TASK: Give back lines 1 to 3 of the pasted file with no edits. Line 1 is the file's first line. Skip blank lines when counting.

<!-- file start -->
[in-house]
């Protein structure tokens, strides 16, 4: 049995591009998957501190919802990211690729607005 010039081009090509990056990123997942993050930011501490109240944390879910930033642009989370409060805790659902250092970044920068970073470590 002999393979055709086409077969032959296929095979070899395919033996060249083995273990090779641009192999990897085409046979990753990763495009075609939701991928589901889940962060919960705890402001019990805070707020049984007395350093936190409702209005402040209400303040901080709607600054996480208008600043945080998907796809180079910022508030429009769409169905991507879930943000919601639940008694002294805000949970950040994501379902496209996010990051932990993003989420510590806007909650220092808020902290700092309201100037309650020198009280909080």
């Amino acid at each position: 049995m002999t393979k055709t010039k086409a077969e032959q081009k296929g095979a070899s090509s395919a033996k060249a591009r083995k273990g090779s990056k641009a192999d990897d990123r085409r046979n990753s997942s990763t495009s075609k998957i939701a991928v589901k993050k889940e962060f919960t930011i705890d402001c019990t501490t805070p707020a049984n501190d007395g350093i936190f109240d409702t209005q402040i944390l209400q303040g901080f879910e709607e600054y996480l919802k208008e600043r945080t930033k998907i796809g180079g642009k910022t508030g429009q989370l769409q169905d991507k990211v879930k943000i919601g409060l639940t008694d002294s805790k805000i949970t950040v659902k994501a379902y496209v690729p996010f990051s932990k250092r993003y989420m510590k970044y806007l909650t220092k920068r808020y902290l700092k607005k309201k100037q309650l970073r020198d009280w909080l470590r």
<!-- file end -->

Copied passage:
[in-house]
């Protein structure tokens, strides 16, 4: 049995591009998957501190919802990211690729607005 010039081009090509990056990123997942993050930011501490109240944390879910930033642009989370409060805790659902250092970044920068970073470590 002999393979055709086409077969032959296929095979070899395919033996060249083995273990090779641009192999990897085409046979990753990763495009075609939701991928589901889940962060919960705890402001019990805070707020049984007395350093936190409702209005402040209400303040901080709607600054996480208008600043945080998907796809180079910022508030429009769409169905991507879930943000919601639940008694002294805000949970950040994501379902496209996010990051932990993003989420510590806007909650220092808020902290700092309201100037309650020198009280909080």
């Amino acid at each position: 049995m002999t393979k055709t010039k086409a077969e032959q081009k296929g095979a070899s090509s395919a033996k060249a591009r083995k273990g090779s990056k641009a192999d990897d990123r085409r046979n990753s997942s990763t495009s075609k998957i939701a991928v589901k993050k889940e962060f919960t930011i705890d402001c019990t501490t805070p707020a049984n501190d007395g350093i936190f109240d409702t209005q402040i944390l209400q303040g901080f879910e709607e600054y996480l919802k208008e600043r945080t930033k998907i796809g180079g642009k910022t508030g429009q989370l769409q169905d991507k990211v879930k943000i919601g409060l639940t008694d002294s805790k805000i949970t950040v659902k994501a379902y496209v690729p996010f990051s932990k250092r993003y989420m510590k970044y806007l909650t220092k920068r808020y902290l700092k607005k309201k100037q309650l970073r020198d009280w909080l470590r």